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September 20, 2002 - Image 96

Resource type:
Text
Publication:
The Detroit Jewish News, 2002-09-20

Disclaimer: Computer generated plain text may have errors. Read more about this.

Business

it 'tram—

S is making a difference,
getting people employed.

Linda Ruby
prepares for her class.

L

ALAN ABRAMS
Special to the Jewish News

J11

9/20
2002

96

inda Ruby still remembers the morning
in May when two JVS staffers showed up
at her classroom in Walled Lake.
"We got a grant from the career pro-
gram in Walled Lake, which was allocated to teach
careers," said Ruby. She is a counselor and teaches
career and family life classes at Walled Lake
Community High School, an alternative program
attended by 180 students who have not succeeded
in regular high school.
Deborah Silver, an.educational vocational coun-
selor based at JVS in Southfield and Diane
Schwartz, a JVS Career Development Employment
Services counselor, came into Ruby's class for an
hour every morning for eight days. "They brought
in all the supplies. They even supplied the bus for
the field trip. It was wonderful," said Ruby.
"JVS provides a variety of employer services to
Walled Lake Schools," said Tracey Zambeck, JVS
director of employment.services. "For instance, the
ESP program teaches employability skills, prepara-
tion and training. It is a unique hands-on program
designed especially for high school students, and it
targets a multi-faceted group."
Because Walled Lake Community High School is

not graded, the students in Ruby's class range from
age 15 to 19. Silver and Schwartz brought in True
Colors, a program to find out what interests, skills
and abilities the students have. The assessment is
done via surveys, usually involving 15-20 students.
The program at Walled Lake was "hands-on" and
covered team building, problem solving, communi-
cating, and even how to dress. It culminated with a
trip to the Detroit branch of the Federal Reserve
Bank. "The students talked to workers, saw how
people work, and learned about the education you
need to work there," said Ruby.
As JVS (formerly Jewish Vocational Service) cele-
brates its 60th year, its focus has expanded far
beyond Oakland County. It is the largest non-prof-
it vocational service agency in Michigan.
"We served more than 24,500 people last year.
Of this total, we served almost 19,000 in the city
of Detroit. We are making a significant impact in
Detroit — as well as in Oakland County and the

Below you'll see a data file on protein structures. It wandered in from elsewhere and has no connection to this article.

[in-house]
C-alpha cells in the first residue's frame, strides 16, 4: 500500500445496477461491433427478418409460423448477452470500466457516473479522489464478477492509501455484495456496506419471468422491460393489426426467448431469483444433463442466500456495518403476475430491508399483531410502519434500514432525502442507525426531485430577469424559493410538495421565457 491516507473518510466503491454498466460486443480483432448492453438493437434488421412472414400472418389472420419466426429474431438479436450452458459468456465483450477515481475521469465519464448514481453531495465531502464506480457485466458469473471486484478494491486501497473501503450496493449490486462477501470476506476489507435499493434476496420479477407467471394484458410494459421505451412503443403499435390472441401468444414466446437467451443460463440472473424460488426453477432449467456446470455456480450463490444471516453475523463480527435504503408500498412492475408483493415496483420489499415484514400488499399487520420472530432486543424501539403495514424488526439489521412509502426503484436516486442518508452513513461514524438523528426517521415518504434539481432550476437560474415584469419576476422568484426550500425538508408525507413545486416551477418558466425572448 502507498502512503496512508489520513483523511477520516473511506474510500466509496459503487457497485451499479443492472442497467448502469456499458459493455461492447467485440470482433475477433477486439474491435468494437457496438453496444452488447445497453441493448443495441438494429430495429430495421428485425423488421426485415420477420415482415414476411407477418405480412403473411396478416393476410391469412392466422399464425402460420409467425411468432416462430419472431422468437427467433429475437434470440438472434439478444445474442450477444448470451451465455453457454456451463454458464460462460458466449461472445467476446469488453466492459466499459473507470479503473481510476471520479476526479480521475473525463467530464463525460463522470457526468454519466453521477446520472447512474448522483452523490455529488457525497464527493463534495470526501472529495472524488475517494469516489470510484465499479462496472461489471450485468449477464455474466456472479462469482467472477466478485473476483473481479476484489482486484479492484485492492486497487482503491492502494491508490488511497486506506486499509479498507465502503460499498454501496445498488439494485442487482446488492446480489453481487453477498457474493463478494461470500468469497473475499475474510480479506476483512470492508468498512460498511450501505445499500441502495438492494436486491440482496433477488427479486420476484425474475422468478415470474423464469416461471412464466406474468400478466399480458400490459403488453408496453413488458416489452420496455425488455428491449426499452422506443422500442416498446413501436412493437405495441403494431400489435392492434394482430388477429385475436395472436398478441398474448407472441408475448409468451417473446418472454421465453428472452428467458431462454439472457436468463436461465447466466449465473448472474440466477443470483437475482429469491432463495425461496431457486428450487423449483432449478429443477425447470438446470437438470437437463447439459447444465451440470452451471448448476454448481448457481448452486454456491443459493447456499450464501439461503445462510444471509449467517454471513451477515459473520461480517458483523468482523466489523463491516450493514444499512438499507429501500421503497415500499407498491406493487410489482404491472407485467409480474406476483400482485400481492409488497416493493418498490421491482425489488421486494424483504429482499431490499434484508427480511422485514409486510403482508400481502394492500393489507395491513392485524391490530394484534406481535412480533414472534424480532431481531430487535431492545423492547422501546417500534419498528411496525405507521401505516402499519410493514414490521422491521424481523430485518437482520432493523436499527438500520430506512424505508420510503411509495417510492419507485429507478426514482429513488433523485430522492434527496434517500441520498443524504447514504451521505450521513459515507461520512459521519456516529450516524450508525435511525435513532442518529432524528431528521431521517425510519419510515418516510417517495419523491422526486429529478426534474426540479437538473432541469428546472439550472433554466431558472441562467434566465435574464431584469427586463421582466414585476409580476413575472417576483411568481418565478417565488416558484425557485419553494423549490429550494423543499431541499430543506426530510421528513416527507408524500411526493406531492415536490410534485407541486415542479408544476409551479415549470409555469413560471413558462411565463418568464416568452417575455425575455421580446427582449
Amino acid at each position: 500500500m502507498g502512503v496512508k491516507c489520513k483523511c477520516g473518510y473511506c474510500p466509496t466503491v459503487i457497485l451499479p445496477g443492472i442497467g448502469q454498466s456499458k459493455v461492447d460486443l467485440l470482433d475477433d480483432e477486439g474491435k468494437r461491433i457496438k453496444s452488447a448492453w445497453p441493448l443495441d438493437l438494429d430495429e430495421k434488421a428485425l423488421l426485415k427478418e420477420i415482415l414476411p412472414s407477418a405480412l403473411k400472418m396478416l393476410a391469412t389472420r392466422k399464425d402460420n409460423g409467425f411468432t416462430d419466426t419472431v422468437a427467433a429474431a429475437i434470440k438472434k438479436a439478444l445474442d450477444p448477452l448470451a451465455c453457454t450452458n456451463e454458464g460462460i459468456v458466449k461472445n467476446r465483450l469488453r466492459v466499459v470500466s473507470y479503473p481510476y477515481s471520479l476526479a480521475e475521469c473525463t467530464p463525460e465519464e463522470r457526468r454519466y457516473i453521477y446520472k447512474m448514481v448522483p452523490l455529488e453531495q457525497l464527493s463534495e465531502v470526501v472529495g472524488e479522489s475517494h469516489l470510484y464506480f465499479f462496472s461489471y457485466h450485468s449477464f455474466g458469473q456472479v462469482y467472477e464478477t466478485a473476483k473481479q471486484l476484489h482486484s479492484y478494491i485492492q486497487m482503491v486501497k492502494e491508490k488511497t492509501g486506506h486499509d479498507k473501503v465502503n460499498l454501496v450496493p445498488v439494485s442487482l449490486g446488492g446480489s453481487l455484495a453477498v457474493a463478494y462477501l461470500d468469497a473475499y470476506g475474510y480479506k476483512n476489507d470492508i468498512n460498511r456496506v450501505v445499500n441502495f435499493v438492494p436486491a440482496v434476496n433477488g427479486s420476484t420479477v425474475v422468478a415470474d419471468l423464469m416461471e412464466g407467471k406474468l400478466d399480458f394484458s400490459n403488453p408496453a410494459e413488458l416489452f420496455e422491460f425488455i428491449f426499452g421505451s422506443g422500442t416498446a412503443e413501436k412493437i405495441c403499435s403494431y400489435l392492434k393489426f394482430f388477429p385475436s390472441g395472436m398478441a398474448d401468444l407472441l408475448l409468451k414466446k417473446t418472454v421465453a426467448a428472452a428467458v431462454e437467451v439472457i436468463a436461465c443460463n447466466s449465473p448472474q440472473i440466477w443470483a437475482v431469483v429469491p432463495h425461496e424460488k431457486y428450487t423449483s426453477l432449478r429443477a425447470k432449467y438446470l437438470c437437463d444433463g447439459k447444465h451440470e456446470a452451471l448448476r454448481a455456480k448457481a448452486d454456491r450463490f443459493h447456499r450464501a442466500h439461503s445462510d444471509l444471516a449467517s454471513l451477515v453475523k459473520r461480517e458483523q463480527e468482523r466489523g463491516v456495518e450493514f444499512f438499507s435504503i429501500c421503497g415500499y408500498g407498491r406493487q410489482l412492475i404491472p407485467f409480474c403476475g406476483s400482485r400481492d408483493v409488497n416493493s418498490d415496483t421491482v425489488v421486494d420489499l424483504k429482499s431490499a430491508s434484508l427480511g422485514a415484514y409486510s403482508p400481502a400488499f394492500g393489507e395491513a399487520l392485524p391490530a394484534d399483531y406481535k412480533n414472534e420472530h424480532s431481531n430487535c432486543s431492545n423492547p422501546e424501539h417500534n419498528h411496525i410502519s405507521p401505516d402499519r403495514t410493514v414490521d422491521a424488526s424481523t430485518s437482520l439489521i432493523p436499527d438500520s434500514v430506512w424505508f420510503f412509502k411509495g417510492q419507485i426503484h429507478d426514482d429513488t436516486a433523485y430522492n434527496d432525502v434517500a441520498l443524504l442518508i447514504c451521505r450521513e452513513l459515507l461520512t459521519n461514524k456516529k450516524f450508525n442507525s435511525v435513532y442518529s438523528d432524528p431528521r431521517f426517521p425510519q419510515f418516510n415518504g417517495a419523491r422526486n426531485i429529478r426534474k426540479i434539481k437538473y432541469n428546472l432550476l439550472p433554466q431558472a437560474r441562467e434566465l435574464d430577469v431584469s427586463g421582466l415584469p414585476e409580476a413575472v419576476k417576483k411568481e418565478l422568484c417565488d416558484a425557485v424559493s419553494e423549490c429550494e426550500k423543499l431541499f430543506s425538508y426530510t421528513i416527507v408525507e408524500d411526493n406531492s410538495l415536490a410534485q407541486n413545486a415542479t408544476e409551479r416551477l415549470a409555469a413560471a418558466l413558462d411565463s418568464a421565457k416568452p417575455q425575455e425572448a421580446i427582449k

Jewish community. We are all one community,"
said Barbara Nurenberg, president and CEO of
JVS.
To underscore the key role JVS plays in Detroit,
Nurenberg cited a recent speech by Detroit Mayor
Kwame Kilpatrick, who singled out JVS as an
example of the Jewish community's continued
commitment to Detroit.

New JVS programs include the Detroit-based
Career Initiative Center. Since opening in May
2001, CIC has served 320 homeless men. The pro-
gram receives funding from the federal Department
of Housing and Urban Development and the city.
JVS has been successful in Detroit, said Dennis
S. Bernard, immediate past chairperson of the JVS
board. However, the agency has had to face cut-
backs in services in Oakland County. "With the
Jewish Federation of Metropolitan Detroit direct-
ing the lion's share of its funding to Israel and the
Jewish Community Center, we're vulnerable," said
Bernard.
Tough times "call for savvy business solutions,"
said Nurenberg. "In the midst of decreased funding
and increased demand for services, JVS remains
committed to developing the local workforce.
The number of individuals in need of JVS'
employment services has skyrocketed due to layoffs
created by the economic downturn. At the same
time, the current economy has impacted the fund-
raising climate, resulting in flat and/or modest allo-
cations from organizations such as Federation and
the United Way who support JVS' workforce devel-
opment initiatives.
"These allocations do not cover market increas-
es in postage and utilities, let alone the costs asso-
ciated with serving more people," added

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